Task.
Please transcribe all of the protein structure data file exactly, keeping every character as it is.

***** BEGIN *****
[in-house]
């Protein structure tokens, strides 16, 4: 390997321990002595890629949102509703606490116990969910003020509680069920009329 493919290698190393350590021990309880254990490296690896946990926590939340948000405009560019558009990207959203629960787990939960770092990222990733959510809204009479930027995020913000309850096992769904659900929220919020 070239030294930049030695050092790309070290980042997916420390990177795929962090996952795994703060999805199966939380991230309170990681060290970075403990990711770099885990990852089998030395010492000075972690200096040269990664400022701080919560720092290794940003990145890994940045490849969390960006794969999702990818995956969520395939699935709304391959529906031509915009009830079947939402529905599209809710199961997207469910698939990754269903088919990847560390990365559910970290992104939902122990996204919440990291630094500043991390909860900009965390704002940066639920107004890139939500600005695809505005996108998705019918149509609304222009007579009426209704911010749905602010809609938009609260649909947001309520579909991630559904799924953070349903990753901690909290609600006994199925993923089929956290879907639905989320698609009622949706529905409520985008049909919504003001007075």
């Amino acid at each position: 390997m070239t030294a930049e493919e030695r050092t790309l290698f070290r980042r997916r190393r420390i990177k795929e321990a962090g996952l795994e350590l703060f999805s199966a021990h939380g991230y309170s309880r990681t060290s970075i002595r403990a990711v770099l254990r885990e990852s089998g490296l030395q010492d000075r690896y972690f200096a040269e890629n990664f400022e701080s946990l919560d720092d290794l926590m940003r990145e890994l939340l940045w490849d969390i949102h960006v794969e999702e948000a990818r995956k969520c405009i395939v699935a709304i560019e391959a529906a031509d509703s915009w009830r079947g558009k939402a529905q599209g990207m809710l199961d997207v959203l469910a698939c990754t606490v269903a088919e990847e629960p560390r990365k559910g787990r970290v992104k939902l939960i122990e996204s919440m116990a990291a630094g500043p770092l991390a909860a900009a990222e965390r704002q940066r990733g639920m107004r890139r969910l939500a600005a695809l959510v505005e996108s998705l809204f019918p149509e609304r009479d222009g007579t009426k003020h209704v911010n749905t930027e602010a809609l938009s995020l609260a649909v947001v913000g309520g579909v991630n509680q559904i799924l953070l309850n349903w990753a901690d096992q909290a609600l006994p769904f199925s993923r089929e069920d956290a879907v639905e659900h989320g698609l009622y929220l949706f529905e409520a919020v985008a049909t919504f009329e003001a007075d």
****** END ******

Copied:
[in-house]
């Protein structure tokens, strides 16, 4: 390997321990002595890629949102509703606490116990969910003020509680069920009329 493919290698190393350590021990309880254990490296690896946990926590939340948000405009560019558009990207959203629960787990939960770092990222990733959510809204009479930027995020913000309850096992769904659900929220919020 070239030294930049030695050092790309070290980042997916420390990177795929962090996952795994703060999805199966939380991230309170990681060290970075403990990711770099885990990852089998030395010492000075972690200096040269990664400022701080919560720092290794940003990145890994940045490849969390960006794969999702990818995956969520395939699935709304391959529906031509915009009830079947939402529905599209809710199961997207469910698939990754269903088919990847560390990365559910970290992104939902122990996204919440990291630094500043991390909860900009965390704002940066639920107004890139939500600005695809505005996108998705019918149509609304222009007579009426209704911010749905602010809609938009609260649909947001309520579909991630559904799924953070349903990753901690909290609600006994199925993923089929956290879907639905989320698609009622949706529905409520985008049909919504003001007075």
């Amino acid at each position: 390997m070239t030294a930049e493919e030695r050092t790309l290698f070290r980042r997916r190393r420390i990177k795929e321990a962090g996952l795994e350590l703060f999805s199966a021990h939380g991230y309170s309880r990681t060290s970075i002595r403990a990711v770099l254990r885990e990852s089998g490296l030395q010492d000075r690896y972690f200096a040269e890629n990664f400022e701080s946990l919560d720092d290794l926590m940003r990145e890994l939340l940045w490849d969390i949102h960006v794969e999702e948000a990818r995956k969520c405009i395939v699935a709304i560019e391959a529906a031509d509703s915009w009830r079947g558009k939402a529905q599209g990207m809710l199961d997207v959203l469910a698939c990754t606490v269903a088919e990847e629960p560390r990365k559910g787990r970290v992104k939902l939960i122990e996204s919440m116990a990291a630094g500043p770092l991390a909860a900009a990222e965390r704002q940066r990733g639920m107004r890139r969910l939500a600005a695809l959510v505005e996108s998705l809204f019918p149509e609304r009479d222009g007579t009426k003020h209704v911010n749905t930027e602010a809609l938009s995020l609260a649909v947001v913000g309520g579909v991630n509680q559904i799924l953070l309850n349903w990753a901690d096992q909290a609600l006994p769904f199925s993923r089929e069920d956290a879907v639905e659900h989320g698609l009622y929220l949706f529905e409520a919020v985008a049909t919504f009329e003001a007075d």